Alexander Twilight Hall — the austere brick building separating the town from Middlebury College — is named for Alexander Twilight, the 1823 Middlebury College graduate who is known today as the first American black college graduate.
Today, Twilight is widely touted as an example of Middlebury’s rich legacy of inclusivity and racial diversity.
But who exactly was Alexander Twilight? Was he really the first black man at Middlebury?
The answer to that question is more complicated than it might first appear.
Twilight was born in 1795 in Corinth, Vt. His father was a free mulatto named Ichabod Twilight who fought in for the Union in the American Revolution, thereby earning his freedom.
While slave plantations were unique to southern states, slavery was nonetheless widespread in New England in the 18th century.
While Vermont nominally prohibited slavery in 1777, the indenture of blacks continued for decades.
Despite early state legislation, Vermont businessmen seized on the imprecise wording of the statute — which guaranteed that no adult be indentured — to exploit young black individuals for labor. Accordingly, Alexander Twilight became an indentured servant as a young man.
Some scholars see the practice as selective slavery, whereas others view it as a system of apprenticeship meant to provide social welfare to impoverished and disenfranchised blacks.
“Children frequently were indentured to a neighbor to learn a craft or a skill,” explained Middlebury College Associate Professor of History Bill Hart.
Whether labeled “slavery” or “apprenticeship,” Alexander Twilight’s indentured farm work prevented him from going to school as a young man. However, he worked for wages on the weekends and was able to earn his freedom a year early.
At 20, Twilight enrolled in the Orange County Grammar School in Randolph, Vt., where he undertook an accelerated course of study. He spent five years there before enrolling at Middlebury as a third-year student.
When Twilight was admitted, Middlebury administrators did not know that he was black. In fact, few acquaintances of Twilight knew of his ancestry at all.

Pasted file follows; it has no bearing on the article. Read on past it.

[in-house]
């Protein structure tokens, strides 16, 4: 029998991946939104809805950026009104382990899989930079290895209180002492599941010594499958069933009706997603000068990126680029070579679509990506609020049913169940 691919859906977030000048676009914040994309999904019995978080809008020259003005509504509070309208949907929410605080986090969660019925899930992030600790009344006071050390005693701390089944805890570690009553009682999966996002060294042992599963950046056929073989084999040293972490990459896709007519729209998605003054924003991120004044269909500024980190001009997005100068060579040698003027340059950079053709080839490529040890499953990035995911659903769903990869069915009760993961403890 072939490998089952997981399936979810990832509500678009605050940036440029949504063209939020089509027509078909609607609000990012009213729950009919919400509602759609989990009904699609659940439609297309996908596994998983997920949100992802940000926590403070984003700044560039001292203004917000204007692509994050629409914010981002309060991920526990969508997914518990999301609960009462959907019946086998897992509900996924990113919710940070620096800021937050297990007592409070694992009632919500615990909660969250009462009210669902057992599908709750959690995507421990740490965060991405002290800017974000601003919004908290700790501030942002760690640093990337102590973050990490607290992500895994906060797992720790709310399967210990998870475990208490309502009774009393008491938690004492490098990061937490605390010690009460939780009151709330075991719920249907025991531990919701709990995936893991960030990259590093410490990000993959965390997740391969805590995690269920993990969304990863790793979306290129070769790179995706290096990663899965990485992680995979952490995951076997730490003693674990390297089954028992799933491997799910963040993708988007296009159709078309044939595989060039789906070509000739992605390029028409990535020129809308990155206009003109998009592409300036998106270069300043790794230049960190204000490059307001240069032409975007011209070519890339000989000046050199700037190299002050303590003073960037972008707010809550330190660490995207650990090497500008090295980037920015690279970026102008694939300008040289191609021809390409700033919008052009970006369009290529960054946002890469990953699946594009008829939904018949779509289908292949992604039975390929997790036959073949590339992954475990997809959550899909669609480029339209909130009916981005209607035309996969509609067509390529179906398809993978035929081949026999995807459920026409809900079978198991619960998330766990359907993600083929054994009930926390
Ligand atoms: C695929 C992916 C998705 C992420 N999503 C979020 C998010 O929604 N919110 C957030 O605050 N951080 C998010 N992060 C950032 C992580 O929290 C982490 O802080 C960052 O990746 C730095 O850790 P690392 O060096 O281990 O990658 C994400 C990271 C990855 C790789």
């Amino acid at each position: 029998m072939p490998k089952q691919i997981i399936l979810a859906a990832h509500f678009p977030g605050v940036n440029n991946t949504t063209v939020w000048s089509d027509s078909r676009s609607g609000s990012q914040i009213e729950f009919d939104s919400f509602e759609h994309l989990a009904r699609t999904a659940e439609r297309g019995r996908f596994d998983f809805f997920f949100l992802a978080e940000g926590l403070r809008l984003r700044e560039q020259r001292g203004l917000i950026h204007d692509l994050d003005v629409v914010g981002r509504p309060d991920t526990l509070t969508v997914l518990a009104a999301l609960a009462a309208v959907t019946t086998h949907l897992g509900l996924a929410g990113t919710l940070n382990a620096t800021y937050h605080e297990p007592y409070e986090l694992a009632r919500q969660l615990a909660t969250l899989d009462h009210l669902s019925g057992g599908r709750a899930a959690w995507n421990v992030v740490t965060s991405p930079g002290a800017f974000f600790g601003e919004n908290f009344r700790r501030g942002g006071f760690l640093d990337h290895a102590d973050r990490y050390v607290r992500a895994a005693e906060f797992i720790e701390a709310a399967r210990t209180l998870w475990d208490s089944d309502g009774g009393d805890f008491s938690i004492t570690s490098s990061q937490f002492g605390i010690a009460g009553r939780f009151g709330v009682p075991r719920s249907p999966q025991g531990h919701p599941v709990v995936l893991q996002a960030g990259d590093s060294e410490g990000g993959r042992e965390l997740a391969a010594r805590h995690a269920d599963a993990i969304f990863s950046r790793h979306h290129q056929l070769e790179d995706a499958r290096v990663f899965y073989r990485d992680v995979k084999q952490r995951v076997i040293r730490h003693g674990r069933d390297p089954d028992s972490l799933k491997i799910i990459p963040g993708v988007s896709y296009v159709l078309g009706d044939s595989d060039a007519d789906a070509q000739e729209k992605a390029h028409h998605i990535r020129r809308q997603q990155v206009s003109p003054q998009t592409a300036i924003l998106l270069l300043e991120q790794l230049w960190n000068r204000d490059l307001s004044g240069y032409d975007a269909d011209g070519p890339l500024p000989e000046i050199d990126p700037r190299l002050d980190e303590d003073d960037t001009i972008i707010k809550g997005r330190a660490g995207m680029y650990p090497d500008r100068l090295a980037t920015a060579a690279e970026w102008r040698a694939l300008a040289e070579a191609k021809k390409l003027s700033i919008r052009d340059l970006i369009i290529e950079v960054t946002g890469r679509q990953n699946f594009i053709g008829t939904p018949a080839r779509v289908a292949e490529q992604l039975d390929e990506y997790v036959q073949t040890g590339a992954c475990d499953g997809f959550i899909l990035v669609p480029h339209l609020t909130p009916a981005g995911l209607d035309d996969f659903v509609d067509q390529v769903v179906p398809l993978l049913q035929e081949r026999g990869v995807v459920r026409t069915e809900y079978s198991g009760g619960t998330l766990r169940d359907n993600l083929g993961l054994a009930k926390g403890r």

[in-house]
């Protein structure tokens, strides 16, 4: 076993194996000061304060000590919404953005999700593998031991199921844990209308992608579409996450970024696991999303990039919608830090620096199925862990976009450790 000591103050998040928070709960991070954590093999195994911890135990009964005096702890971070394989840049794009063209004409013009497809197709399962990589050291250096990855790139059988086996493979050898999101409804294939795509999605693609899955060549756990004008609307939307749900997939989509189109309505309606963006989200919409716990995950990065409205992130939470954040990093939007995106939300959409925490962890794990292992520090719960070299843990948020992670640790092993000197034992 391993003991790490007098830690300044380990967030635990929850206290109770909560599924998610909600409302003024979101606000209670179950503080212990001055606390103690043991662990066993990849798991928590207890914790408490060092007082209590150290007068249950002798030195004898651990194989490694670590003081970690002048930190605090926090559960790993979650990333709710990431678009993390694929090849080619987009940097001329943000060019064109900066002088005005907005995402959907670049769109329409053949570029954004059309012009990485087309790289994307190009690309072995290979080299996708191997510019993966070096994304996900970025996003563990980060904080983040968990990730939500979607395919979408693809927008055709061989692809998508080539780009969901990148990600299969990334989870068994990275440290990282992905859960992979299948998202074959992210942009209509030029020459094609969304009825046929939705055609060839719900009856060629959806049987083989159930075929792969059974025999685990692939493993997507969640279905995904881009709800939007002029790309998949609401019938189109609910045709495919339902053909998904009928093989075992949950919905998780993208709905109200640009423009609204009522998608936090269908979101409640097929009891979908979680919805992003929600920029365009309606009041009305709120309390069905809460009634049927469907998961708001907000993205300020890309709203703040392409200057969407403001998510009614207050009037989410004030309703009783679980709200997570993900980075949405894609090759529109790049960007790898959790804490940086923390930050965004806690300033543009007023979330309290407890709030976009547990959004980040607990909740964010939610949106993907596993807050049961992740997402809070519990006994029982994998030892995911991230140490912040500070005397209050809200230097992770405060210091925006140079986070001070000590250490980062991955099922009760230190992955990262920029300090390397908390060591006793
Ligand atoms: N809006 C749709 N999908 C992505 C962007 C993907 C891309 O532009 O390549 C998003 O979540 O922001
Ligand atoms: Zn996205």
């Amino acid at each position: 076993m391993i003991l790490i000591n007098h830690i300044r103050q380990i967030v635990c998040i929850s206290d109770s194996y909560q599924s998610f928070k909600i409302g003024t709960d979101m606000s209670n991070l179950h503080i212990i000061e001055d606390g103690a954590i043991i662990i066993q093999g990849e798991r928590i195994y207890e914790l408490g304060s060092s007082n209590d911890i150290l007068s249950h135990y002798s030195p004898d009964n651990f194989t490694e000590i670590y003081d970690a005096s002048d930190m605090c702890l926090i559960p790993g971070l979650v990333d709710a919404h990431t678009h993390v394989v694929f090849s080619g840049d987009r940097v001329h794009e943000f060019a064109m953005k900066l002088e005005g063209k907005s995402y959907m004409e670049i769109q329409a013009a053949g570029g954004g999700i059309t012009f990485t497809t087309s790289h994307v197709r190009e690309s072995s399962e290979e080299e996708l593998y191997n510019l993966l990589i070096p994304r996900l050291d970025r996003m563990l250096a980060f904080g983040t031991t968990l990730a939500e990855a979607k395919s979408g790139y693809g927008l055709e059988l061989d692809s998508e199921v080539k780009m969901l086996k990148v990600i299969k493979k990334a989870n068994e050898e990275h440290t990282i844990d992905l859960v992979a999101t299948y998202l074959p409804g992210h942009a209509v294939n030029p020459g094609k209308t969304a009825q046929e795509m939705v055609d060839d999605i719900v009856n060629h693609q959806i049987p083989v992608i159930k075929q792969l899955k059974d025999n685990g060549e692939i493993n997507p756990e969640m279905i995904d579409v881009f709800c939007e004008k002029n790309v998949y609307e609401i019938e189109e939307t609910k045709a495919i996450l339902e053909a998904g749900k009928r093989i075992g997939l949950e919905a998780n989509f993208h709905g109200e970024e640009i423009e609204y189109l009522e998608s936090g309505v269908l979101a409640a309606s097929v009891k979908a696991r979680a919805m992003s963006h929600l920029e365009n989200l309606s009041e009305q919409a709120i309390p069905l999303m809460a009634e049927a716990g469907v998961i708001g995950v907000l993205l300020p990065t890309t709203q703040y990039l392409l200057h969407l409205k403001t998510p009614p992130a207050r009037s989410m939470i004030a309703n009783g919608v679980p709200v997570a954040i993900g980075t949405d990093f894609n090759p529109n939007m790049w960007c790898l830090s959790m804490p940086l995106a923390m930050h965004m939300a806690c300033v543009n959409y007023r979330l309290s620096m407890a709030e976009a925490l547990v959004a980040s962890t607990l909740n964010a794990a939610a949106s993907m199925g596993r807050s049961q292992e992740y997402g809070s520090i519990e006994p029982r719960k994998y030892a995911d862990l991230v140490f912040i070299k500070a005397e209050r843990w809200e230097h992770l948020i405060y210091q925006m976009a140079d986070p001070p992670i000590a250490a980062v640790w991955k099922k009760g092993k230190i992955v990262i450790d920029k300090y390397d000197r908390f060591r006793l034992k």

“Throughout his lifetime we can not find evidence to suggest that he identified as [black],” Hart said.
In fact, most who knew him assumed Twilight was white. Twilight’s apparent ‘whiteness,’ however, was not always readily accepted. An initial census listed his family as, “‘all other free persons except Indians not taxed by the government,’’’ Hart said. ‘”All other free people’ could mean free blacks, unaffiliated Indians, [or] mixed race people.”
In every census from 1810 onward, the Twilights are listed as white.
The reason for this switch is likely the absence of Alexander’s father Ichabod from the family picture.
Ichabod’s fate is not known for certain, but scholars believe he passed away when Alexander was a young boy. When the census examiners returned in 1810, he no longer lived with the rest of the Twilight family.
Twilight’s mother was a ‘quadroon,’ or a quarter black, so Twilight was reclassified as white. This characterization followed him for the rest of his life.
“He neither embraced nor rejected his racial identity,” Hart said.
“The fact that he was mixed-race added another obstacle,” explained Peggy Day Gibson, the director of the Old Stone House Museum — the site of a school for which Twilight was headmaster from 1829 to his death in 1857, in a 2013 statement. The obstacle was smaller, she asserted, “because he could pass for white.”